– Phil 3.8-14
Paul consistently shared his testimony of conversion and church planting. This is, in fact, how we know so much about him: he wrote it in his letters which are much of the New Testament! He had achieved unmatched success and position in the Jewish world before Christ, and after his conversion he almost single-handedly planted churches throughout the entire known world. At the point of his conversion, Jesus revealed to him that his efforts were in deed persecuting and hurting the Church and Jesus personally, and his life was radically transformed – such that he became just like those whom he sought to kill. Thus, he had reason to boast in himself, he also had reason to be ashamed of himself, and he had reason to boast in his accomplishments for the Church.
His response, however, was to give glory to God for that path down which he had walked, but to always look forward to eternity with Jesus. His focus was so eternal, in fact, that he essentially “forgot” what was behind him. He did not literally forget, obviously, but he considered it to be of no consequence to where he was going. It did not define him, hinder him, or give him grounds for boasting. He was focused only on Jesus, on becoming more like Him and striving after the goal of eternity with Him.
This is perhaps the greatest example of true humility. Often times we consider humility to be when a person thinks less of himself than his value, thus the truest opposite of pride would be some form of self doubt or self hatred. But in reality, Biblical humility is spending one’s efforts to focus on God and not one’s self. It is not thinking less of one’s value but spending less time thinking about one’s self and thinking more about God and others.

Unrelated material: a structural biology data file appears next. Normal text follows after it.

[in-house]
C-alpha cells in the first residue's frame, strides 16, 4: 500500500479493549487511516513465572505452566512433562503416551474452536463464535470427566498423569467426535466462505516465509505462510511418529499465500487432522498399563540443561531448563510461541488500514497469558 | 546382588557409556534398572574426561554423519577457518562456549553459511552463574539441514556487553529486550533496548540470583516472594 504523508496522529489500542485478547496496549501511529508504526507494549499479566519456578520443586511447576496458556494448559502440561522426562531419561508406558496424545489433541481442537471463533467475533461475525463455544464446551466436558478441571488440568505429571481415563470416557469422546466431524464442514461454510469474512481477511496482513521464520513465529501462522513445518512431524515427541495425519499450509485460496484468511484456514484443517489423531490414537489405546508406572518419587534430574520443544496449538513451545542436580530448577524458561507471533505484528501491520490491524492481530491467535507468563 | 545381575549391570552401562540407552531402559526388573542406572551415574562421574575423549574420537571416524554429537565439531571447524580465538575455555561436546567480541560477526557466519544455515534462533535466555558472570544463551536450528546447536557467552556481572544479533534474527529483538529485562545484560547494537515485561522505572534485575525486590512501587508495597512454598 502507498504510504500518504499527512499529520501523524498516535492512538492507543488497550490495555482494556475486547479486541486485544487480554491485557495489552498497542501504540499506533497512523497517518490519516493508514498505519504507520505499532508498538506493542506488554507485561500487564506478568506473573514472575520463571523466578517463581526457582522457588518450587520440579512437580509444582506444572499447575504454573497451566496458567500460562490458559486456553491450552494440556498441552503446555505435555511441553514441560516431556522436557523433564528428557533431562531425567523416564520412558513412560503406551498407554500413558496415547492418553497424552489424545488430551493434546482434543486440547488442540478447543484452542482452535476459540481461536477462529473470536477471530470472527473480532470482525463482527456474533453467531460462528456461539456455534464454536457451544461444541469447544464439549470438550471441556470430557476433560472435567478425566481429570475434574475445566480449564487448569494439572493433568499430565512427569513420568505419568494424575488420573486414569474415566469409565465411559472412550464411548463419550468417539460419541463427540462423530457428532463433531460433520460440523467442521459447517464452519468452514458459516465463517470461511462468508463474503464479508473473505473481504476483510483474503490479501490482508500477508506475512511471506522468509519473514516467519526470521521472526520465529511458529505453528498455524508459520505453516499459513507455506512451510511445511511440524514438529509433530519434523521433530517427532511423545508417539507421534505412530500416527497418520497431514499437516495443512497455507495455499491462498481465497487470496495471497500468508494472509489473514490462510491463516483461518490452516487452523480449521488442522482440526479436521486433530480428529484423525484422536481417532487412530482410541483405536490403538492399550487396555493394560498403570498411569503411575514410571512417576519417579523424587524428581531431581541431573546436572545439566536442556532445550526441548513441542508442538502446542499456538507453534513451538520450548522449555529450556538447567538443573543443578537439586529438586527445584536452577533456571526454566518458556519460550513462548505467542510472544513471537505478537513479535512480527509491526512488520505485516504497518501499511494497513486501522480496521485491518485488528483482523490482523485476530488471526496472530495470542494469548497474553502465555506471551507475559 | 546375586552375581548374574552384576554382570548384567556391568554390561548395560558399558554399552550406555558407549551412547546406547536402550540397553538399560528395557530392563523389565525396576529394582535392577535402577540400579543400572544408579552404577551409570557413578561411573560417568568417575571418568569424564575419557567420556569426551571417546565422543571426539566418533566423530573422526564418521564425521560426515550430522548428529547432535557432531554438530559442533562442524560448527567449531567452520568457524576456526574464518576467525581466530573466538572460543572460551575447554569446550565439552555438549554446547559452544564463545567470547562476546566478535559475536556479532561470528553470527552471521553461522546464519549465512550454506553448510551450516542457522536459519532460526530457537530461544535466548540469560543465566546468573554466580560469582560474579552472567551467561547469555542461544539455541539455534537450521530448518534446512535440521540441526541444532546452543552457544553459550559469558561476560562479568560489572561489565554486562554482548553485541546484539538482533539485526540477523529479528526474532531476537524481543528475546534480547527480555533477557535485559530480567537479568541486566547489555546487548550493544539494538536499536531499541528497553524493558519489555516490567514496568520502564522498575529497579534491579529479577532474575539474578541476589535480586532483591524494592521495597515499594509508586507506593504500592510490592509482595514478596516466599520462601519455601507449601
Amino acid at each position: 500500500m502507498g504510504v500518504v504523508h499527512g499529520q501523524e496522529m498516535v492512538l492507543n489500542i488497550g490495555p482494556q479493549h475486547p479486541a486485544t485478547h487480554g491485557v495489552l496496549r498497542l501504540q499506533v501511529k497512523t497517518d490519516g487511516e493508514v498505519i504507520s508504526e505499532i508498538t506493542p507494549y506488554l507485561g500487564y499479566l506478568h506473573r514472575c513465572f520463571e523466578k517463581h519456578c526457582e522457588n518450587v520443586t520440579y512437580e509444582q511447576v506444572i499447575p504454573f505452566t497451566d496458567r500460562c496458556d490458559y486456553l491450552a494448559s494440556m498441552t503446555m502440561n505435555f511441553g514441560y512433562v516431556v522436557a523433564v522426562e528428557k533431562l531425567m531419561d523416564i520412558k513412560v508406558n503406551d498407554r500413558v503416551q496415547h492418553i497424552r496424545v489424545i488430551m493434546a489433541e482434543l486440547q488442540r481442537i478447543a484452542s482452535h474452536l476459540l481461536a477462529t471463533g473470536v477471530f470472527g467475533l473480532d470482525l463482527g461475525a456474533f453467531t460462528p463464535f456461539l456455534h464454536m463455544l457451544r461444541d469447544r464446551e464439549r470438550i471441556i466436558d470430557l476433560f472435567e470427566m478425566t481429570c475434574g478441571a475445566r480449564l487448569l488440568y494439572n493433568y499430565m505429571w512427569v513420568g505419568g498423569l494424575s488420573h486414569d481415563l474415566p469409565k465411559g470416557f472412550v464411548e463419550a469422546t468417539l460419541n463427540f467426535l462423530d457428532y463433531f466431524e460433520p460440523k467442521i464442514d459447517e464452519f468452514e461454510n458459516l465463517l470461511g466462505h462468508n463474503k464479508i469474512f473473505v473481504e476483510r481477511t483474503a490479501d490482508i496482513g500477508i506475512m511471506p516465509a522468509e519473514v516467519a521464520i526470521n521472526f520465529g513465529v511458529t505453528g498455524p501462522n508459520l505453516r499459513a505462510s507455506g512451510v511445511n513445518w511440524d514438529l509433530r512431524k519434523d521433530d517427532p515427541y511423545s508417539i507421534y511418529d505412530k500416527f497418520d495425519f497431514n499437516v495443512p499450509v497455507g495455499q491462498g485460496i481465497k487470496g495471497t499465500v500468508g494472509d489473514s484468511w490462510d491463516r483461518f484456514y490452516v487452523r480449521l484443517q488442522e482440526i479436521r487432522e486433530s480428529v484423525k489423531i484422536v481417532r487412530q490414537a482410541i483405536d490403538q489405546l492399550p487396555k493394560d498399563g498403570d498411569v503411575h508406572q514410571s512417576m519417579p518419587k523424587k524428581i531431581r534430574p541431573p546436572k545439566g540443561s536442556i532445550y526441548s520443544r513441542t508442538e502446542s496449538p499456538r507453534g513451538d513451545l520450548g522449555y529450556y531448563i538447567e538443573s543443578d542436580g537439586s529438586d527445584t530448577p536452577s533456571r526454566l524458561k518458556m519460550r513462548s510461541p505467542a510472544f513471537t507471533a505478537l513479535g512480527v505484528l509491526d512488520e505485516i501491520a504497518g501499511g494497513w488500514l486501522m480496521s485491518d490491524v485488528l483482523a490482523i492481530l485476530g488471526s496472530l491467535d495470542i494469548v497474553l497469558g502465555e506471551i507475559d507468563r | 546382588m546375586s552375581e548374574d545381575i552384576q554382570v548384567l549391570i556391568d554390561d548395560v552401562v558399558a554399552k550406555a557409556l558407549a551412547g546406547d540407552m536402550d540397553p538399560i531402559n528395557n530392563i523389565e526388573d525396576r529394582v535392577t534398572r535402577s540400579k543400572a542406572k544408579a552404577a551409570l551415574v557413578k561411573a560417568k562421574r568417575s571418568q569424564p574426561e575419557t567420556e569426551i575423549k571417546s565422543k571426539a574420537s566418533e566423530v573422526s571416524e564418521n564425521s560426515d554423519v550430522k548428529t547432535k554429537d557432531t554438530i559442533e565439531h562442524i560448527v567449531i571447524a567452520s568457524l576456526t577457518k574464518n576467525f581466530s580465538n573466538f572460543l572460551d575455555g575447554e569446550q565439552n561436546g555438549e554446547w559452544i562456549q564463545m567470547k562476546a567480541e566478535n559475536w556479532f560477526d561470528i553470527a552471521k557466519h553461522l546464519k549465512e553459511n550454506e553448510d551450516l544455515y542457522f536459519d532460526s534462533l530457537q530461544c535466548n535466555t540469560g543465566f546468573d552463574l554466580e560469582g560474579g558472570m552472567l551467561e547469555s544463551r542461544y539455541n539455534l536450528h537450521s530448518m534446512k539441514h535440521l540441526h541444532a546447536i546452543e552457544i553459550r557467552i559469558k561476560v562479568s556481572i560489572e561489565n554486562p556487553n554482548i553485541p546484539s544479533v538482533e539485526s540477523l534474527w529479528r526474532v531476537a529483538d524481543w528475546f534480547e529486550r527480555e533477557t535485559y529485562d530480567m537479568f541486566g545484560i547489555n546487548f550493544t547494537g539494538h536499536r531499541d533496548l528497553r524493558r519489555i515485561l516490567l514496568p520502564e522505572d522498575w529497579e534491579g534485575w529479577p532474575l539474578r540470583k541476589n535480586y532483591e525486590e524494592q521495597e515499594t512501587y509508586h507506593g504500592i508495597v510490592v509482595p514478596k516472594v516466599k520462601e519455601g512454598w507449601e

We can also learn from Paul’s example that no matter where we are in life we should always be looking forward and pressing on to maturity and growth. It is easy to become complacent. It is easy to allow ourselves to think that we deserve a break from work, ministry or discipline once we reach certain mile markers in life. But God never gives us a pass. God does not allow our Spiritual growth to reach its fullest potential until we are freed from our physical bodies and in His presence, thus even if we are retired or confined to a bed, we can still grow in our prayer life, in our witness, in our knowledge of God and in our devotion to Him.
Let us leave it to those who write our eulogy to determine our greatest moments and achievements. Let us never consider our past to be our glory days, nor our moments of shame. Let us continually look forward to the prize, to the goal of eternity with Christ and let us forget what lies behind. We should always remember what God has done and the victories He has won, but let us always be expectant of His miraculous movement yet to come. Let us remember the sin from which He has freed us and because of it press on to greater maturity and more intimate fellowship with Him. Let us remember the trials through which He has brought us, but let us continue to seek to die to ourselves and let Him live through us more.